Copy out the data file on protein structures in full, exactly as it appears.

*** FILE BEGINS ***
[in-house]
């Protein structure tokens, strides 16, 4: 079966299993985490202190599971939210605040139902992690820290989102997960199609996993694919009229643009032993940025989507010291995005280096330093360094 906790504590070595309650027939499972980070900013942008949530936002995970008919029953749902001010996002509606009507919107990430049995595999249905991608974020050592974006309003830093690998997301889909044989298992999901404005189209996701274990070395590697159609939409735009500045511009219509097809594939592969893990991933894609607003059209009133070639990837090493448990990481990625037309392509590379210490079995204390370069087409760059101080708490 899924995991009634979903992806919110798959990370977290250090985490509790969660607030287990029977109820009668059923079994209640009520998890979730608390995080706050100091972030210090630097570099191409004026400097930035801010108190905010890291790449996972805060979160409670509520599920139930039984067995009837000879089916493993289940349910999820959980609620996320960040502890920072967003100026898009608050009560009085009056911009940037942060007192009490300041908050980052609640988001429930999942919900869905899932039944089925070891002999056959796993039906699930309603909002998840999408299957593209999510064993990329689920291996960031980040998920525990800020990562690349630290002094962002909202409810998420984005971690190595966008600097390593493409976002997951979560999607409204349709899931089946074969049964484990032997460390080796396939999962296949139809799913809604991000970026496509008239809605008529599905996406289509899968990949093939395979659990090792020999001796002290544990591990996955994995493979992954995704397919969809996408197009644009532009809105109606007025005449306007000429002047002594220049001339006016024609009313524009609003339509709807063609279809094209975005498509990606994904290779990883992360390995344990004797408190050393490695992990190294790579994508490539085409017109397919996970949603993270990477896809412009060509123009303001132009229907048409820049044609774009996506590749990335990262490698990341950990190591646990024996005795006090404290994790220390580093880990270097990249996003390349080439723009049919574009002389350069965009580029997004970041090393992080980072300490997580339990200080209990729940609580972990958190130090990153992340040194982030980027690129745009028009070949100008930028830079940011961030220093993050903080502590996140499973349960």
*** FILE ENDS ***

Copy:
[in-house]
């Protein structure tokens, strides 16, 4: 079966299993985490202190599971939210605040139902992690820290989102997960199609996993694919009229643009032993940025989507010291995005280096330093360094 906790504590070595309650027939499972980070900013942008949530936002995970008919029953749902001010996002509606009507919107990430049995595999249905991608974020050592974006309003830093690998997301889909044989298992999901404005189209996701274990070395590697159609939409735009500045511009219509097809594939592969893990991933894609607003059209009133070639990837090493448990990481990625037309392509590379210490079995204390370069087409760059101080708490 899924995991009634979903992806919110798959990370977290250090985490509790969660607030287990029977109820009668059923079994209640009520998890979730608390995080706050100091972030210090630097570099191409004026400097930035801010108190905010890291790449996972805060979160409670509520599920139930039984067995009837000879089916493993289940349910999820959980609620996320960040502890920072967003100026898009608050009560009085009056911009940037942060007192009490300041908050980052609640988001429930999942919900869905899932039944089925070891002999056959796993039906699930309603909002998840999408299957593209999510064993990329689920291996960031980040998920525990800020990562690349630290002094962002909202409810998420984005971690190595966008600097390593493409976002997951979560999607409204349709899931089946074969049964484990032997460390080796396939999962296949139809799913809604991000970026496509008239809605008529599905996406289509899968990949093939395979659990090792020999001796002290544990591990996955994995493979992954995704397919969809996408197009644009532009809105109606007025005449306007000429002047002594220049001339006016024609009313524009609003339509709807063609279809094209975005498509990606994904290779990883992360390995344990004797408190050393490695992990190294790579994508490539085409017109397919996970949603993270990477896809412009060509123009303001132009229907048409820049044609774009996506590749990335990262490698990341950990190591646990024996005795006090404290994790220390580093880990270097990249996003390349080439723009049919574009002389350069965009580029997004970041090393992080980072300490997580339990200080209990729940609580972990958190130090990153992340040194982030980027690129745009028009070949100008930028830079940011961030220093993050903080502590996140499973349960």